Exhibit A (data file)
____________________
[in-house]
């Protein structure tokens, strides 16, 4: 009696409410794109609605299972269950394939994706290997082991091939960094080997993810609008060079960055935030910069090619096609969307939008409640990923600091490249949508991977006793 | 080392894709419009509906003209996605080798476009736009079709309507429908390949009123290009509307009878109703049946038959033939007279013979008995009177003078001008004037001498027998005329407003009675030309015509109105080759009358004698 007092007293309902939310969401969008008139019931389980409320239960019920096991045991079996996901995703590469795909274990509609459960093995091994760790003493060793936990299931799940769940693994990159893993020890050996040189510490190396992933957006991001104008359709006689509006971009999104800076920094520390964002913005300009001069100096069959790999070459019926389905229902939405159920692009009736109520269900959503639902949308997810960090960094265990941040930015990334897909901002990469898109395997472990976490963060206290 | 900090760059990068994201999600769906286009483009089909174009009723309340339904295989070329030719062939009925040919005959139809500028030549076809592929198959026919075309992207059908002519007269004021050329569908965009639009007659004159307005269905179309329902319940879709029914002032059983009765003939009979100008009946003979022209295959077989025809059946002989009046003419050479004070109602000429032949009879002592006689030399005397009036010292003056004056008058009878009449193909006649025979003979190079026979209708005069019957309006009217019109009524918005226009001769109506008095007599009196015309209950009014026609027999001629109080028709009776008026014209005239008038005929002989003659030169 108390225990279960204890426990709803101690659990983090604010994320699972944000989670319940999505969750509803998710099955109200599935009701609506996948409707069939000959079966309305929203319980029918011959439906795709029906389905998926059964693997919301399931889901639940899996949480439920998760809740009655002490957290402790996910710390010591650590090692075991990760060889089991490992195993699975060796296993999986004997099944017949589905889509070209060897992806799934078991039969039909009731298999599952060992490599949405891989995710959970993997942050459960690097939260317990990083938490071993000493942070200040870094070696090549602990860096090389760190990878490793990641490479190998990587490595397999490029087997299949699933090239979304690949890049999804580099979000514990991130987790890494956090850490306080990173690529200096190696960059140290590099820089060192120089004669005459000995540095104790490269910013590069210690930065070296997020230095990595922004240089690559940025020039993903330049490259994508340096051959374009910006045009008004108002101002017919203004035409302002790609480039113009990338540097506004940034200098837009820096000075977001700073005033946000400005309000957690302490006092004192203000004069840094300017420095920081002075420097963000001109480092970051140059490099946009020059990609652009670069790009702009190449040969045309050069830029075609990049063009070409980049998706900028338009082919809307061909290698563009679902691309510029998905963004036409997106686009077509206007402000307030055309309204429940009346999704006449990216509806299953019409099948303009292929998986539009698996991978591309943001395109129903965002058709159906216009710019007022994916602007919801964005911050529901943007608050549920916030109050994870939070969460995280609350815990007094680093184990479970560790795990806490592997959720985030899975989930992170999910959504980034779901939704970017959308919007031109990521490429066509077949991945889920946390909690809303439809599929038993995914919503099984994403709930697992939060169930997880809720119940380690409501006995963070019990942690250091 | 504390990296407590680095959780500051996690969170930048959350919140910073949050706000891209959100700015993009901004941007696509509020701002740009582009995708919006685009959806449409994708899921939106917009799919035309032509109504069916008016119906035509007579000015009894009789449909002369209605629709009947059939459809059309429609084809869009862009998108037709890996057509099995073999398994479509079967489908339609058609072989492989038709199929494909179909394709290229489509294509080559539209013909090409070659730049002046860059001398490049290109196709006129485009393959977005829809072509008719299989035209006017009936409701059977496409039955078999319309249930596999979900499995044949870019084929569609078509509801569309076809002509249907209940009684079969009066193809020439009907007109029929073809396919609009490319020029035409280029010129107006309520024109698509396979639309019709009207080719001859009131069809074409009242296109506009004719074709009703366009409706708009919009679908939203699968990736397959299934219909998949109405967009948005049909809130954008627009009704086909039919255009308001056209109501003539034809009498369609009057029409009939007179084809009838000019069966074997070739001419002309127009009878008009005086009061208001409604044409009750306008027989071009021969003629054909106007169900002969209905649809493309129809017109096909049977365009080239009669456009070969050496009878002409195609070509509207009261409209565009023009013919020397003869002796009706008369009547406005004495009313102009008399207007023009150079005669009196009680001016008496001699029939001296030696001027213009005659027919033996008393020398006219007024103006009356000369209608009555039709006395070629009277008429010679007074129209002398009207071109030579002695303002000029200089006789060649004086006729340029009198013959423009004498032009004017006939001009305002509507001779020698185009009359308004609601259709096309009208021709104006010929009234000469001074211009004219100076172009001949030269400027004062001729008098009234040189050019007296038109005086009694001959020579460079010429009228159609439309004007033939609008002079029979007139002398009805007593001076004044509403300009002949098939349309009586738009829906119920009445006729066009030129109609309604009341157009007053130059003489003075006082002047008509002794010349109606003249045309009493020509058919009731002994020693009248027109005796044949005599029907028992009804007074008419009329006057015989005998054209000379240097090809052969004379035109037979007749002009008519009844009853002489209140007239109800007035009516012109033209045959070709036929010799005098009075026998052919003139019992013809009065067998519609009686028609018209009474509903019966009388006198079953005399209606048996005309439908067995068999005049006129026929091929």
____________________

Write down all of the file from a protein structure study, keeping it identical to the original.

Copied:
[in-house]
């Protein structure tokens, strides 16, 4: 009696409410794109609605299972269950394939994706290997082991091939960094080997993810609008060079960055935030910069090619096609969307939008409640990923600091490249949508991977006793 | 080392894709419009509906003209996605080798476009736009079709309507429908390949009123290009509307009878109703049946038959033939007279013979008995009177003078001008004037001498027998005329407003009675030309015509109105080759009358004698 007092007293309902939310969401969008008139019931389980409320239960019920096991045991079996996901995703590469795909274990509609459960093995091994760790003493060793936990299931799940769940693994990159893993020890050996040189510490190396992933957006991001104008359709006689509006971009999104800076920094520390964002913005300009001069100096069959790999070459019926389905229902939405159920692009009736109520269900959503639902949308997810960090960094265990941040930015990334897909901002990469898109395997472990976490963060206290 | 900090760059990068994201999600769906286009483009089909174009009723309340339904295989070329030719062939009925040919005959139809500028030549076809592929198959026919075309992207059908002519007269004021050329569908965009639009007659004159307005269905179309329902319940879709029914002032059983009765003939009979100008009946003979022209295959077989025809059946002989009046003419050479004070109602000429032949009879002592006689030399005397009036010292003056004056008058009878009449193909006649025979003979190079026979209708005069019957309006009217019109009524918005226009001769109506008095007599009196015309209950009014026609027999001629109080028709009776008026014209005239008038005929002989003659030169 108390225990279960204890426990709803101690659990983090604010994320699972944000989670319940999505969750509803998710099955109200599935009701609506996948409707069939000959079966309305929203319980029918011959439906795709029906389905998926059964693997919301399931889901639940899996949480439920998760809740009655002490957290402790996910710390010591650590090692075991990760060889089991490992195993699975060796296993999986004997099944017949589905889509070209060897992806799934078991039969039909009731298999599952060992490599949405891989995710959970993997942050459960690097939260317990990083938490071993000493942070200040870094070696090549602990860096090389760190990878490793990641490479190998990587490595397999490029087997299949699933090239979304690949890049999804580099979000514990991130987790890494956090850490306080990173690529200096190696960059140290590099820089060192120089004669005459000995540095104790490269910013590069210690930065070296997020230095990595922004240089690559940025020039993903330049490259994508340096051959374009910006045009008004108002101002017919203004035409302002790609480039113009990338540097506004940034200098837009820096000075977001700073005033946000400005309000957690302490006092004192203000004069840094300017420095920081002075420097963000001109480092970051140059490099946009020059990609652009670069790009702009190449040969045309050069830029075609990049063009070409980049998706900028338009082919809307061909290698563009679902691309510029998905963004036409997106686009077509206007402000307030055309309204429940009346999704006449990216509806299953019409099948303009292929998986539009698996991978591309943001395109129903965002058709159906216009710019007022994916602007919801964005911050529901943007608050549920916030109050994870939070969460995280609350815990007094680093184990479970560790795990806490592997959720985030899975989930992170999910959504980034779901939704970017959308919007031109990521490429066509077949991945889920946390909690809303439809599929038993995914919503099984994403709930697992939060169930997880809720119940380690409501006995963070019990942690250091 | 504390990296407590680095959780500051996690969170930048959350919140910073949050706000891209959100700015993009901004941007696509509020701002740009582009995708919006685009959806449409994708899921939106917009799919035309032509109504069916008016119906035509007579000015009894009789449909002369209605629709009947059939459809059309429609084809869009862009998108037709890996057509099995073999398994479509079967489908339609058609072989492989038709199929494909179909394709290229489509294509080559539209013909090409070659730049002046860059001398490049290109196709006129485009393959977005829809072509008719299989035209006017009936409701059977496409039955078999319309249930596999979900499995044949870019084929569609078509509801569309076809002509249907209940009684079969009066193809020439009907007109029929073809396919609009490319020029035409280029010129107006309520024109698509396979639309019709009207080719001859009131069809074409009242296109506009004719074709009703366009409706708009919009679908939203699968990736397959299934219909998949109405967009948005049909809130954008627009009704086909039919255009308001056209109501003539034809009498369609009057029409009939007179084809009838000019069966074997070739001419002309127009009878008009005086009061208001409604044409009750306008027989071009021969003629054909106007169900002969209905649809493309129809017109096909049977365009080239009669456009070969050496009878002409195609070509509207009261409209565009023009013919020397003869002796009706008369009547406005004495009313102009008399207007023009150079005669009196009680001016008496001699029939001296030696001027213009005659027919033996008393020398006219007024103006009356000369209608009555039709006395070629009277008429010679007074129209002398009207071109030579002695303002000029200089006789060649004086006729340029009198013959423009004498032009004017006939001009305002509507001779020698185009009359308004609601259709096309009208021709104006010929009234000469001074211009004219100076172009001949030269400027004062001729008098009234040189050019007296038109005086009694001959020579460079010429009228159609439309004007033939609008002079029979007139002398009805007593001076004044509403300009002949098939349309009586738009829906119920009445006729066009030129109609309604009341157009007053130059003489003075006082002047008509002794010349109606003249045309009493020509058919009731002994020693009248027109005796044949005599029907028992009804007074008419009329006057015989005998054209000379240097090809052969004379035109037979007749002009008519009844009853002489209140007239109800007035009516012109033209045959070709036929010799005098009075026998052919003139019992013809009065067998519609009686028609018209009474509903019966009388006198079953005399209606048996005309439908067995068999005049006129026929091929």